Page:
Keyhole Markup Language
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Keyhole Markup Language (KML) is an XML-based language schema for expressing geographic annotation and visualization on existing or future Internet-based, two-dimensional maps and three-dimensional Earth browsers. KML was developed for use with Google Earth, which was originally named Keyhole Earth Viewer. It was created by Keyhole, Inc, which was acquired by Google in 2004. The name "Keyhole" is an homage to the KH reconnaissance satellites, the original eye-in-the-sky military reconnaissance system first launched in 1976. KML is an international standard of the Open Geospatial Consortium. Google Earth was the first program able to view and graphically edit KML files, and other projects such as Marble have also started to develop KML support.
The KML file specifies a set of features (placemarks, images, polygons, 3D models, textual descriptions, etc.) for display in Google Earth, Maps and Mobile, or any other 3D earth browser (geobrowser) implementing the KML encoding. Each place always has a longitude and a latitude. Other data can make the view more specific, such as tilt, heading, altitude, which together define a "camera view". KML shares some of the same structural grammar as GML. Some KML information cannot be viewed in Google Maps or Mobile.
KML files are very often distributed in KMZ files, which are zipped files with a .kmz extension. Must be legacy (ZIP 2.0) compatible compression (e.g. deflate method) otherwise might not uncompress in all geobrowsers. The contents of a KMZ file are a single root KML document (notionally "doc.kml") and optionally any overlays, images, icons, and COLLADA 3D models referenced in the KML including network-linked KML files. The root KML document is typically a file named "doc.kml" at the root directory level but the first .kml file entry in the KMZ file is the actual one selected in Google Earth regardless of its name. By convention the root KML document is at root level and referenced files are in subdirectories (e.g. images for overlay images).
Example KML document:
<?xml version="1.0" encoding="UTF-8"?> <kml xmlns="http://www.opengis.net/kml/2.2"> <Placemark> <name>New York City</name> <description>New York City</description> <Point> <coordinates>-74.006393,40.714172,0</coordinates> </Point> </Placemark> </kml>
The MIME type associated with KML is application/vnd.google-earth.kml+xml; the MIME type associated with KMZ is application/vnd.google-earth.kmz.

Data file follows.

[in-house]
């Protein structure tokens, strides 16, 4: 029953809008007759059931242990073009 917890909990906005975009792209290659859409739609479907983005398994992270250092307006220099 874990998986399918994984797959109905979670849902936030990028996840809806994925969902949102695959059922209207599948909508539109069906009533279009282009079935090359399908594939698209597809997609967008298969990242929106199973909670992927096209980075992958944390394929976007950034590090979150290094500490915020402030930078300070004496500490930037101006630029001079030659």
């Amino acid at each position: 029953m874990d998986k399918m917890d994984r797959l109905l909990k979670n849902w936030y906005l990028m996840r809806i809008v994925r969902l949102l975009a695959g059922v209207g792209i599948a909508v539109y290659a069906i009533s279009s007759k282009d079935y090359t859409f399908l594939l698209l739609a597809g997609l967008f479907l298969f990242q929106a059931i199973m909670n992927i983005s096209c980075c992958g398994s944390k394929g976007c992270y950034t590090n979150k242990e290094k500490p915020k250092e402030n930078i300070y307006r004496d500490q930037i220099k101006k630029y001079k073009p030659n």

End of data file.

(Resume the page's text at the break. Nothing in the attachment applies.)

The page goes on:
Geodetic reference systems in KML
For its reference system, KML uses 3D geographic coordinates: longitude, latitude and altitude, in that order. The longitude, latitude components are as defined by the World Geodetic System of 1984 (WGS84). The vertical component (altitude) is measured from the WGS84 EGM96 Geoid vertical datum. If altitude is omitted from a coordinate string, e.g. (-122.917, 49.2623) then the default value of 0 (approximately sea level) is assumed for the altitude component, i.e. (-122.917, 49.2623, 0) is assumed. A formal definition of the coordinate reference system (encoded as GML) used by KML is contained in the OGC KML 2.2 Specification. This definition references well-known EPSG CRS components.
OGC standard process
The KML 2.2 specification was submitted to the Open Geospatial Consortium to assure its status as an open standard for all geobrowsers. In November 2007 a new KML 2.2 Standards Working Group was established within OGC to formalize KML 2.2 as an OGC standard. Comments were sought on the proposed standard until January 4, 2008, and it became an official OGC standard on April 14, 2008.
- Geospatial Content Management System
- Geography Markup Language
- GPX (data transfer)
- Point of Interest
- ↑ http://edu.kde.org/marble/
- ↑ "Can Google Maps read the KML files I've made for Google Earth?". Google. http://maps.google.com/support/bin/answer.py?answer=41136&topic=1475. Retrieved 2009-06-15.
- ↑ "KMZ Files". Google. http://code.google.com/apis/kml/documentation/kmzarchives.html. Retrieved 2009-12-16.
- ↑ Open Geospatial Consortium, Inc (2007-12-04). "The OGC Seeks Comment on OGC Candidate KML 2.2 Standard". Press release. http://www.opengeospatial.org/pressroom/pressreleases/802. Retrieved 2007-12-10.
- ↑ Shankland, Stephen (2008-04-14). "Google mapping spec now an industry standard". CNET. http://www.news.com/8301-10784_3-9917421-7.html. Retrieved 2008-04-14.
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